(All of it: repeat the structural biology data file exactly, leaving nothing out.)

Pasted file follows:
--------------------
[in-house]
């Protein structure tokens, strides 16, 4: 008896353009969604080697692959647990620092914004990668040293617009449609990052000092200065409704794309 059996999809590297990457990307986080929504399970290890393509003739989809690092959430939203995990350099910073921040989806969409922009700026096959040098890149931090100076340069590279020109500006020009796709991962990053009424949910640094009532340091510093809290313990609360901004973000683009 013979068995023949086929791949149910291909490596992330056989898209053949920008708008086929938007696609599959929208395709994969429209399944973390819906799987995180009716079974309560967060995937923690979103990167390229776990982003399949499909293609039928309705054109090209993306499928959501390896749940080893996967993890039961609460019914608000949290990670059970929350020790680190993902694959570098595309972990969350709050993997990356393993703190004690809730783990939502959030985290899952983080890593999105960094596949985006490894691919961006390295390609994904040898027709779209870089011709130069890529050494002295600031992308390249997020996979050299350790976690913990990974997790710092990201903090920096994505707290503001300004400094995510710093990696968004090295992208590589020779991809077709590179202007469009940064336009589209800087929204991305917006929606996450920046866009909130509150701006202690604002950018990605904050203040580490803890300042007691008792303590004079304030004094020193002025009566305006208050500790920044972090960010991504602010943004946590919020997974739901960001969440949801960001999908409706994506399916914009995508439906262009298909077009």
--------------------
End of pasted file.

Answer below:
[in-house]
């Protein structure tokens, strides 16, 4: 008896353009969604080697692959647990620092914004990668040293617009449609990052000092200065409704794309 059996999809590297990457990307986080929504399970290890393509003739989809690092959430939203995990350099910073921040989806969409922009700026096959040098890149931090100076340069590279020109500006020009796709991962990053009424949910640094009532340091510093809290313990609360901004973000683009 013979068995023949086929791949149910291909490596992330056989898209053949920008708008086929938007696609599959929208395709994969429209399944973390819906799987995180009716079974309560967060995937923690979103990167390229776990982003399949499909293609039928309705054109090209993306499928959501390896749940080893996967993890039961609460019914608000949290990670059970929350020790680190993902694959570098595309972990969350709050993997990356393993703190004690809730783990939502959030985290899952983080890593999105960094596949985006490894691919961006390295390609994904040898027709779209870089011709130069890529050494002295600031992308390249997020996979050299350790976690913990990974997790710092990201903090920096994505707290503001300004400094995510710093990696968004090295992208590589020779991809077709590179202007469009940064336009589209800087929204991305917006929606996450920046866009909130509150701006202690604002950018990605904050203040580490803890300042007691008792303590004079304030004094020193002025009566305006208050500790920044972090960010991504602010943004946590919020997974739901960001969440949801960001999908409706994506399916914009995508439906262009298909077009």